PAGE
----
“I used to bargain as if vendors received their merchandise for free,” admits Maryam Sadiq, a frequent ICNA-MAS bazaar customer. “But eventually I began to understand it’s incredibly difficult for vendors to make profit and they work very, very hard. I see a lot of the businesses have marked their prices extremely low to attract customers and realize how much damage we’ve done because even people fight over that and it’s shameful. Vendors need to make money, that’s what a business is all about, people can’t wrap their head around that.”

“This is not play for us,” says Omar. “It’s our main job. And yet, people are asking for wholesale prices when we are a retail business. A lot of customers have no shame and can get nasty quickly. We need to teach shoppers the Islamic way to purchase and have people realize it’s very hard for us to come and it’s very, very stressful work. What they are doing is harmful.”

Perhaps having a session on Islamic business transaction and consumer etiquette during the annual ICNA-MAS Conventions can help to alleviate this burgeoning problem. Vendors are even rumored to be setting up a union to protect themselves because they are fed up with the way they are treated. Regardless, it does not take much to understand the high cost of being a Muslim vendor financially, physically and emotionally.

ICNA Launches Campaign on Understanding Sharia

By Rida Fozi, ICNA

Hartford, CT (June 5, 2011) – From a thought-provoking performance at Sunday’s entertainment night, to jam-packed sessions with various scholars the ICNA-MAS Convention was the place to be this Memorial Day weekend.

2011 convention videos are now available exclusively on ICNA TV channel.

More people attended the ICNA convention this year than any other in the past 4 decades.

A record 18,900 people attended the three-day conference entitled “Quran: Guidance Towards a Just and Balanced Way,” 4,900 of which were unique online viewers. Convention-goers benefited from nearly 80 sessions by over 100 prominent scholars, leaders and activists from across the country and around the world. The overwhelmingly successful Youth Conference ran parallel to the ICNA-MAS Convention, and crowds lined the entrance as speakers discussed “Diamonds in the Rough: Heroes of the Past.”

Reverend Dennis Perry of the Aldersgate United Methodist Church in Alexandria, VA was honored for his interfaith and community work with the Community Service Award.

National and local leadership of organizations including ISNA, CAIR, MSA, MANA and MUNA attended the convention this year, and were recognized at the Community Leaders Luncheon on Sunday.

The Islamic Circle of North America launched its nationwide, yearlong “Understanding Shariah” campaign at this year’s conference, which, according to president Zahid Bukhari, “will educate the American public on the definition and place of Shariah in Islam.” Says Bukhari, “Our campaign will also counter Islamophobia that is fostered and spread by groups who hide behind the false guise of an anti-Shariah movement.”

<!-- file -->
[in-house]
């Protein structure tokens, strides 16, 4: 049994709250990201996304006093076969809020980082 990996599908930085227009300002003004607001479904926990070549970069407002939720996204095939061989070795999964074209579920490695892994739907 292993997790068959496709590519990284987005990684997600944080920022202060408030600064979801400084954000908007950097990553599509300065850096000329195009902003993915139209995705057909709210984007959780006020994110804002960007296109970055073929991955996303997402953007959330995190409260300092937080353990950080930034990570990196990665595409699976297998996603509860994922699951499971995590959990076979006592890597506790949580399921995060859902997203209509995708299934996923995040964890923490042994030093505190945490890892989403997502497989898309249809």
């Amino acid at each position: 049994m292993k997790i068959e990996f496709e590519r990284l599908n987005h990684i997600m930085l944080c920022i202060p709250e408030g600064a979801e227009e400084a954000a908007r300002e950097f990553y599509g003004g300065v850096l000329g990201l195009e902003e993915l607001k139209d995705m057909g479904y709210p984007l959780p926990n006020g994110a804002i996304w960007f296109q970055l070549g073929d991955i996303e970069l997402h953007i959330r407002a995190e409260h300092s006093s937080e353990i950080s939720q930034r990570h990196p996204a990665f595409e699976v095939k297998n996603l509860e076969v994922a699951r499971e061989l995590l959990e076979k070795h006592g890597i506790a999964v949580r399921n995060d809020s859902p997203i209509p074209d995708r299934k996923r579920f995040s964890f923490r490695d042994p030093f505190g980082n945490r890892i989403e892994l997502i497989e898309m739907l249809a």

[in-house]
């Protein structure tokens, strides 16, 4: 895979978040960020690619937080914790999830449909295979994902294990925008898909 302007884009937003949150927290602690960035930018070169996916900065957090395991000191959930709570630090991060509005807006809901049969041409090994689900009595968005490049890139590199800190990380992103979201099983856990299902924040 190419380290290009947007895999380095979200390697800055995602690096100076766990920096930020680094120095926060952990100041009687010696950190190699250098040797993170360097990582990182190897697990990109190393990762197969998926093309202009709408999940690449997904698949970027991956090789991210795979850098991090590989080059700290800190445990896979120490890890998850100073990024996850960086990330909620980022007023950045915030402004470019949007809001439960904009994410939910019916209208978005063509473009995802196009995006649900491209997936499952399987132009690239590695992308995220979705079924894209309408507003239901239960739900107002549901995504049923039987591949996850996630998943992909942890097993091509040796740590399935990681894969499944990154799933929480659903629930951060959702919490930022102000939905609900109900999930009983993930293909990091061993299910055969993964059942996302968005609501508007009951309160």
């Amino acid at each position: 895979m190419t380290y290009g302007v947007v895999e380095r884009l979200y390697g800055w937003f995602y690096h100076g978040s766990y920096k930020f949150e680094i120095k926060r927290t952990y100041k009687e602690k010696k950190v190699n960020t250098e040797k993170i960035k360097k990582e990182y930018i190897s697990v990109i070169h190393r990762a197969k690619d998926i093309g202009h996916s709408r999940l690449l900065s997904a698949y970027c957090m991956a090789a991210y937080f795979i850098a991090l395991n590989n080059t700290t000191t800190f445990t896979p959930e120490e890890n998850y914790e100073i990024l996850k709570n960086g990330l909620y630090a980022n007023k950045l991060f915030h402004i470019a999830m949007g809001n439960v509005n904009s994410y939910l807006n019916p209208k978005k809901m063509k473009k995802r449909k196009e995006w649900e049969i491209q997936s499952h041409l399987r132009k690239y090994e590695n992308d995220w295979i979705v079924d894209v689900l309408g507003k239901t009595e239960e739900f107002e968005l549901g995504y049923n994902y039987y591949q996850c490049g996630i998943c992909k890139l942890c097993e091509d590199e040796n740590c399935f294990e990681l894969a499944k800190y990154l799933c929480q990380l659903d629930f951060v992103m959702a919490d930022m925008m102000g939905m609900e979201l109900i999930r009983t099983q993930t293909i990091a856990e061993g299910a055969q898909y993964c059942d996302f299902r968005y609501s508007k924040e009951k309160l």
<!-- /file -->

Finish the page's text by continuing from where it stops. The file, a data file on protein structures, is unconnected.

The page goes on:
ICNA plans to develop an online portal as part of the campaign in order to support those engaged in similar efforts to shed light on religious freedom and the concept of Shariah. The organization also hopes to mobilize the Muslim community to undertake several grassroots efforts to better explain Shariah, and intends to partner with various faith and civic organizations to reach this goal.

The convention also marked the beginning of ICNA and ICNA Relief’s Back to School Giveaway campaign, a two-month long initiative that will culminate in a series of free school supply giveaways in low-income areas in the month of Ramadan (August 2011). The Back to School Giveaway, previously hosted in New York, New Jersey and Washington, DC is now expanding to Houston, Chicago and Southern California. Mahmood Aijazi, national director of the Back to School Giveaway hopes more cities will follow ICNA’s lead and host giveaways in their respective areas.

Aijazi says the initiative is necessary because “it’s part of our duty to help our society. We need to go out, reach out to others and give back to our communities.”

Social media played a significant role in this year’s convention, with ICNA hitting its 10,000th Twitter follower and 14,000 Facebook likes over the weekend. Perhaps the most creative initiatives at this year’s conference were the “surprise events”, exclusive to those who are members of ICNA’s social media fan base.

The attendees then enjoyed one-on-one time with renowned speakers. ICNA also offered a live webcast of selected sessions for the second year in a row, and families as far away as Trinidad were able to enjoy the lectures. One convention attendee said this spurred his family to raise the money to attend in person next year.

And bringing families together is a staple of the convention. In the middle of the day you’ll find parents and their children lunching together or friends strolling through the bazaar searching for the perfect gift. Strangers will stop you and ask your opinion on the right hijab color or ask you to borrow your charger to recharge their cell phones. The ICNA-MAS Convention is that experience that brings together people of all backgrounds for a unified purpose. And as one speaker said, “It just gets better and better every year.”

Article: Rida Fozi. Photographs: Arfa Aijazi, Waqas Syed, Rida Fozi. Videos: Talha Faruqui, Anas Faruqui